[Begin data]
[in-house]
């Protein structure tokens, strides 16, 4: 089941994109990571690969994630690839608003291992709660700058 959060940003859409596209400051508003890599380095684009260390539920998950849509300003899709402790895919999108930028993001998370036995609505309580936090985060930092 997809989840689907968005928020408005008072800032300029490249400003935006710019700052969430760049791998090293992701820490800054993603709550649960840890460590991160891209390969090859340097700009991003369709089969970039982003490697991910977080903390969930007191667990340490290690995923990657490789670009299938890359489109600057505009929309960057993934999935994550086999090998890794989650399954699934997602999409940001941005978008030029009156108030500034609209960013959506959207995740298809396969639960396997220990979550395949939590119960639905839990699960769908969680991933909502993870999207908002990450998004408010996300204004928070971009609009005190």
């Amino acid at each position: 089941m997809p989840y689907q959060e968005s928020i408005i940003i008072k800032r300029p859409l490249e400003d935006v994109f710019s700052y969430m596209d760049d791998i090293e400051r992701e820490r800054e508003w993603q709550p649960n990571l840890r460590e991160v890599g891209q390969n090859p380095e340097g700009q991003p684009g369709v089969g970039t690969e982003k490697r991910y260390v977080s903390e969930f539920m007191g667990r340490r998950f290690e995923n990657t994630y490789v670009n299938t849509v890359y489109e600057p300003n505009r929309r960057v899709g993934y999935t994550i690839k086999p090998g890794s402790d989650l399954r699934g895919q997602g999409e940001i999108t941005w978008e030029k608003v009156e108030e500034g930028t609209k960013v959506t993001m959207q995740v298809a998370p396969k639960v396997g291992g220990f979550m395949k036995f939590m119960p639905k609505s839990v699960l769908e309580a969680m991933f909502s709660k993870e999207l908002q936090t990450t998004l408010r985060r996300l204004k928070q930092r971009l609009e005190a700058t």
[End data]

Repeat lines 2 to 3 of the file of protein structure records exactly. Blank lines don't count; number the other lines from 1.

């Protein structure tokens, strides 16, 4: 089941994109990571690969994630690839608003291992709660700058 959060940003859409596209400051508003890599380095684009260390539920998950849509300003899709402790895919999108930028993001998370036995609505309580936090985060930092 997809989840689907968005928020408005008072800032300029490249400003935006710019700052969430760049791998090293992701820490800054993603709550649960840890460590991160891209390969090859340097700009991003369709089969970039982003490697991910977080903390969930007191667990340490290690995923990657490789670009299938890359489109600057505009929309960057993934999935994550086999090998890794989650399954699934997602999409940001941005978008030029009156108030500034609209960013959506959207995740298809396969639960396997220990979550395949939590119960639905839990699960769908969680991933909502993870999207908002990450998004408010996300204004928070971009609009005190």
């Amino acid at each position: 089941m997809p989840y689907q959060e968005s928020i408005i940003i008072k800032r300029p859409l490249e400003d935006v994109f710019s700052y969430m596209d760049d791998i090293e400051r992701e820490r800054e508003w993603q709550p649960n990571l840890r460590e991160v890599g891209q390969n090859p380095e340097g700009q991003p684009g369709v089969g970039t690969e982003k490697r991910y260390v977080s903390e969930f539920m007191g667990r340490r998950f290690e995923n990657t994630y490789v670009n299938t849509v890359y489109e600057p300003n505009r929309r960057v899709g993934y999935t994550i690839k086999p090998g890794s402790d989650l399954r699934g895919q997602g999409e940001i999108t941005w978008e030029k608003v009156e108030e500034g930028t609209k960013v959506t993001m959207q995740v298809a998370p396969k639960v396997g291992g220990f979550m395949k036995f939590m119960p639905k609505s839990v699960l769908e309580a969680m991933f909502s709660k993870e999207l908002q936090t990450t998004l408010r985060r996300l204004k928070q930092r971009l609009e005190a700058t």